Downtown Dilemma Who will build the next hotel?
An interview with Bob Trezise, president and CEO of LEAP
When it comes to predicting future business, there’s no denying the strength in numbers – especially when they continue to trend in a positive direction.
For the past three years, Lansing’s hotel occupancy rate has outperformed state averages; for the past two years, those same numbers have kept pace with national averages. The idea of building a second downtown hotel could soon become a reality. Interest from potential owners and developers has gained noticeable traction over the past year, in response to the eventual end of the Radisson’s 30-year, non-compete agreement with the city, scheduled to conclude Jan. 31, 2018.
Bob Trezise, president and chief executive officer of the Lansing Economic Area Partnership (LEAP), recently addressed an inquiry from Greater Lansing Business Monthly about what the next steps are in the process and why the city would benefit from a second downtown hotel.
GLBM: At this point, what might the timeline be for the beginning of construction of a downtown hotel, and when might we know the developer?
BT: We are currently in the infancy stages of working with four different groups, all of whom are proposing hotels for downtown as part of their project. We’ll be in an extended period of due diligence as developers put together further work as well. That being said, I think all understand that the time to strike is now, because you never know when the economy will swing the other way. I would hope that we have at least one project with a hotel downtown under construction by next year.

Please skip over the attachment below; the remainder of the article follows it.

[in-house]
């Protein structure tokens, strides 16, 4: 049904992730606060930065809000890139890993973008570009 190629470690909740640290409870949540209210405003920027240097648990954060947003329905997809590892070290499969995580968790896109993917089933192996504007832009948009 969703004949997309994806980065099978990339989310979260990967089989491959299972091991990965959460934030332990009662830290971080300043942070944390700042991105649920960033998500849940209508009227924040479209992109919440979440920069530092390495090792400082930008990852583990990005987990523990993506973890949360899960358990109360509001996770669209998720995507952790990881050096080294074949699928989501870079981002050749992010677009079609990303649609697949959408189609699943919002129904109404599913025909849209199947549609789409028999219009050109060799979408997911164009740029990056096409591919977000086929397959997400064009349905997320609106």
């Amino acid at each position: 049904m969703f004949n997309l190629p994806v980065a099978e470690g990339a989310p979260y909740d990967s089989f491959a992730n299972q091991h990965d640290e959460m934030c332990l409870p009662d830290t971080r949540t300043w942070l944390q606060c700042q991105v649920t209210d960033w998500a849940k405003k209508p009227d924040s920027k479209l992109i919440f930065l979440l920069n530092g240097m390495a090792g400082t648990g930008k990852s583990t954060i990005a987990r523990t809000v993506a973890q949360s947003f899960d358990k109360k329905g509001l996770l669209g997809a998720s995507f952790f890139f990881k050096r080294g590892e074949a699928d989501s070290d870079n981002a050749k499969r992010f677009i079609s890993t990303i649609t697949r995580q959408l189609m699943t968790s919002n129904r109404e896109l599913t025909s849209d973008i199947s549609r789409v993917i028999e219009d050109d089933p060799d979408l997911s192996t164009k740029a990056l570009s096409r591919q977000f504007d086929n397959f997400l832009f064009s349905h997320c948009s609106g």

GLBM: How likely is Lansing City Hall to be the site of a new hotel? Would it not be costlier to refurbish and retrofit that building instead of starting fresh at a different site?
BT: We had hoped that a hotel would be part of a presentation on new City Hall ideas; that is a separate process underway. Right now [in late August], we do not know much about potential proposals. I don’t know what’s more or less expensive – from both a developer’s and city taxpayer’s perspective – with regard to what will happen with the current City Hall site. It strikes me personally that the capital city of Michigan, with a site next to our grand state Capitol building, should set big expectations and explore with new imagination this once-in-a-lifetime opportunity, rather than settling. Ultimately, it will come down to a process of experts’ recommendations and public input. If I were a developer, I know that the easiest and least expensive solution would simply be to rehab [City Hall] with apartments. I understand that. But shouldn’t we consider what is best for an exciting, growing, globally competitive city and our future skyline — not just the same old, same old?
GLBM: Are the current occupancy numbers favorable for a new hotel? If so, what indicators show that trend is likely to continue?
BT: The region has built many new hotels over the last couple of years because, like in most areas, the Lansing region is badly underbuilt. Unlike Columbus, Ohio or Madison, Wis., this area is not fulfilling its true potential. While new hotels have come online, occupancy has actually risen. That tells you something important about the new, growing Lansing.
GLBM: How much business would a downtown hotel siphon off from newer, recently built hotels such as those at Eastwood Towne Center?
BT: I don’t believe any. It’s important that our economy matures to a point where we aren’t frightened and trapped by the old Lansing mentality that suggests that we can only have one of each thing and no more. That isn’t how big cities work. Big cities compete and provide many choices to business and talent. We have to reach that point of magic in our market. Eastwood is a really important regional asset that provides our region with much higher-end shopping and dining experiences. And so will Michigan Avenue and the downtowns of Lansing and East Lansing, as well as the Harrison Road/Collins Road corridor area. All boats will rise with a tide of momentum that is historic for the Lansing and tri-county region.